The water elevation on May 22nd was 1,020.67-feet, which is 7.4-inches higher than it was last Wednesday. The water level is predicted to rise 1.6-inches by midnight, Friday, May 24th. The inflow is 6,313 cfs. Warm days and a heavy dumping of warm rain has caused a significant increase in the water temperature. The river channels are now 76 degrees on late afternoons on the lower end of the reservoir. Loyston is 74 degrees. The larger hollows and creek embayments are 78 degrees. Sycamore Creek and Needham Hollow were 78 degrees, late this afternoon. The channel color is clear with visibilities as high as 10-feet.
Creek inflows are clear. Moon phase: waxing gibbous. The next full moon will be May 25th.
For the Norris lake elevation, inflow rates, and generation times, go to http://www.tva.gov/lakes/noh_r.htm.
Warmer water and a stable water level have put more bass and panfish into the shallows. Smallmouth are deep except at night and at the break of day. Many largemouth are still on the nest, as are some shellcrackers. Bluegill are moving into the shallows to spawn, in advance of the full moon. Catfish are moving into the shelf rocks, searching for spawning areas.
BLUEGILL and REDEAR (SHELLCRACKER): Bluegill good. Shellcracker good when nesting areas are located. Bluegill are hitting crickets and mealworms at 10 to 15-feet close to the bottom in the coves. Shellcracker are 4 to 10-feet deep close to flooded brush and small trees, holding close to the bottom. Shellcracker catches improved a bit since last week.
CRAPPIE: Good in lower end creek hollows and good far upstream in the river headwaters, tight to cover in spawning areas, 5 to 10-feet. Night fishing in the large creek hollows and coves has seen improved catches.
LARGEMOUTH BASS: Good.
In the coves and rear of creeks. Shallow and close to the shore near brush, especially in large coves. Some are nesting, and are in the coves on sloping, sand and gravel shorelines, near cover.
SMALLMOUTH BASS: Moderate.
Some have spawned, but others are still pre-spawn. On points, shallow after midnight through dawn, on the broken rock, moderately sloped banks in mid-mornings, moving to more gently sloped points by midday, but still on chunk rock and near gravel. Transition zones from boulders to white gravel points, as well as shelves on clay/gravel banks have been good. Transition zones on points at dawn and after dark. As deep as 20-feet.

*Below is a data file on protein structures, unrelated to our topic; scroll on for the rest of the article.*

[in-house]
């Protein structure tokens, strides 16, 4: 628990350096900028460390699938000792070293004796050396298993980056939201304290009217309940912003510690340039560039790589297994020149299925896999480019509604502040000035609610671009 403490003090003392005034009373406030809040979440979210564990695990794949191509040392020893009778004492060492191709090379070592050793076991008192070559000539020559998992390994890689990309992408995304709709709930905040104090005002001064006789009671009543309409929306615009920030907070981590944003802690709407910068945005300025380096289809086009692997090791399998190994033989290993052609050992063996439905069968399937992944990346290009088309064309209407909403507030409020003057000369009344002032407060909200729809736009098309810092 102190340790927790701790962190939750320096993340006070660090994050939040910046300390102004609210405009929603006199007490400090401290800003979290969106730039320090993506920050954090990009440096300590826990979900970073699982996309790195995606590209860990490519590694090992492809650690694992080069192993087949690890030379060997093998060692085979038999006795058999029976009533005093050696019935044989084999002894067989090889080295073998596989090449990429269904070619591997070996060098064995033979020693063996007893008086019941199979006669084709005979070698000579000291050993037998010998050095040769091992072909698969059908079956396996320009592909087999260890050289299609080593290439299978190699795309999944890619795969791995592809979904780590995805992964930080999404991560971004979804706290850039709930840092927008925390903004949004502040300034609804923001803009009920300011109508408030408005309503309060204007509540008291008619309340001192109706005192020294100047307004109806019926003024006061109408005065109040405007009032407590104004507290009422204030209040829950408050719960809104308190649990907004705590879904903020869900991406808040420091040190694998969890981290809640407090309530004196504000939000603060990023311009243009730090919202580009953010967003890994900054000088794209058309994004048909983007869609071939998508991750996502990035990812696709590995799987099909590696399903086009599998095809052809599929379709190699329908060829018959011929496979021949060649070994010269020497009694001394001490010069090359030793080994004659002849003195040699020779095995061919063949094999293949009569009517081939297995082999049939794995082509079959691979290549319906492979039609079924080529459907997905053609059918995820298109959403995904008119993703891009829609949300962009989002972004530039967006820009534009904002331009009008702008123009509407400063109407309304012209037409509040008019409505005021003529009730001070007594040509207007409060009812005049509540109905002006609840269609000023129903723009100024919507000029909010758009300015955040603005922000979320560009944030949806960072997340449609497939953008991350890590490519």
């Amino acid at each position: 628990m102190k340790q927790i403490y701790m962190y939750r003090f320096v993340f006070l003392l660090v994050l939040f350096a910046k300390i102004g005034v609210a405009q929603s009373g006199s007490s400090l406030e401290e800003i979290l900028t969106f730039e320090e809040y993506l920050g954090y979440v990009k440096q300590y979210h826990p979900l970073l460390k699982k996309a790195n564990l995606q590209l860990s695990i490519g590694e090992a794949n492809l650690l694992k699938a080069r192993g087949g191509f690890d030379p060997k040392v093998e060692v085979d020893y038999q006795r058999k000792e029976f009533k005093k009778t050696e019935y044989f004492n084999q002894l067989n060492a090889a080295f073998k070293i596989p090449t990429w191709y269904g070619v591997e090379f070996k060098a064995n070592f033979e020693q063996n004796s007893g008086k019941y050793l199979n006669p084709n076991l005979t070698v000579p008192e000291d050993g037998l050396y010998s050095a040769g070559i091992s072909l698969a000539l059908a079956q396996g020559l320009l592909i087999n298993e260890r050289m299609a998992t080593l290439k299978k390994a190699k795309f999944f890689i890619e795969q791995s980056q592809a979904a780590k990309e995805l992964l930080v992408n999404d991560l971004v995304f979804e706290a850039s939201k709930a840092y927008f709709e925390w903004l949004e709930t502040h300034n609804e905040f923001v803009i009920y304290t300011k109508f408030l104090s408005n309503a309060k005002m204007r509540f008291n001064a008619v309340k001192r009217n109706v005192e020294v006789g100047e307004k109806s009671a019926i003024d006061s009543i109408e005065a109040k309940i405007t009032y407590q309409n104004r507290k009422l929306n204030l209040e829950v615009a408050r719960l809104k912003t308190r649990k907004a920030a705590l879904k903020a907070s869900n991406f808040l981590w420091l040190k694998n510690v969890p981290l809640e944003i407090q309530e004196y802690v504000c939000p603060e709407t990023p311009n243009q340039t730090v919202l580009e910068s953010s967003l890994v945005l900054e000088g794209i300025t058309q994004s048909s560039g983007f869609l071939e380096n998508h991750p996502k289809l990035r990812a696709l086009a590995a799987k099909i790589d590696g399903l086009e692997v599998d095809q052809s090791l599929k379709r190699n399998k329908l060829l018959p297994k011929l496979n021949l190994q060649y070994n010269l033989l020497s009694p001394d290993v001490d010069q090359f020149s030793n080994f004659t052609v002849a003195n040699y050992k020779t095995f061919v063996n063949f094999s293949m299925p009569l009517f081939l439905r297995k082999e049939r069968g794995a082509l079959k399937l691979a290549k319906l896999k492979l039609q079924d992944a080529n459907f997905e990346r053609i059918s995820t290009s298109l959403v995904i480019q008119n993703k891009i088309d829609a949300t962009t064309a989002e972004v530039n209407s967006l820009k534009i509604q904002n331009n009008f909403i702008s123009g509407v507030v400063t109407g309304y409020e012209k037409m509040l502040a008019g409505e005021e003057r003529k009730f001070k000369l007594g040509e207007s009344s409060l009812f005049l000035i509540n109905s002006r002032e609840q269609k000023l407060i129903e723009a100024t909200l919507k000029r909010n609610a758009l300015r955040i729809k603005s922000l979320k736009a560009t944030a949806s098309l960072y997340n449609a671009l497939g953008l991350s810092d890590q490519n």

*REGULATION CHANGE FOR SMALLMOUTH BASS: The regulation changed on October 16th. It now allows five smallmouth with a minimum length limit of 18-inches. This regulation remains in effect until June 1st.
SPOTTED BASS: Good in the hollows; improving on the rocky main channel shorelines. 15 to 20-feet on main channels and humps, shallower on secondary points. Texas-rigged slider-type worms, small, crawfish pattern crankbaits and pig’n jigs along the shorelines where there are big boulders and plenty of gravel to boulder transition zones.
STRIPED BASS: Moderate. (*See regulation change, below, effective Nov. 1st.) Surface to 30-feet deep in the channels. They’re scattered on the channels and in some of the larger creeks. Where there are baitfish in the creeks, striped bass have been caught from the surface to less than 10-feet deep, on drifted shiners or small shad and alewife.
*REGULATION REMINDER FOR STRIPED BASS: April 1 – October 31, 2 per day, 15-inch minimum length limit.
WALLEYE Slow. Lower end walleye are on the broken rock, steeper sloped banks at less than 15-feet deep, near flooded timber, and on red clay/gravel shorelines. Night fishing for lower end walleye on those steeper, rocky banks is improving in Cove Creek and the lower part of Big Creek, but is still slow, overall. Night fishing along the flooded timber is fair in the Loyston to Lost Creek section after midnight. Few baitfish have been seen flipping on the surface, along the shoreline at night.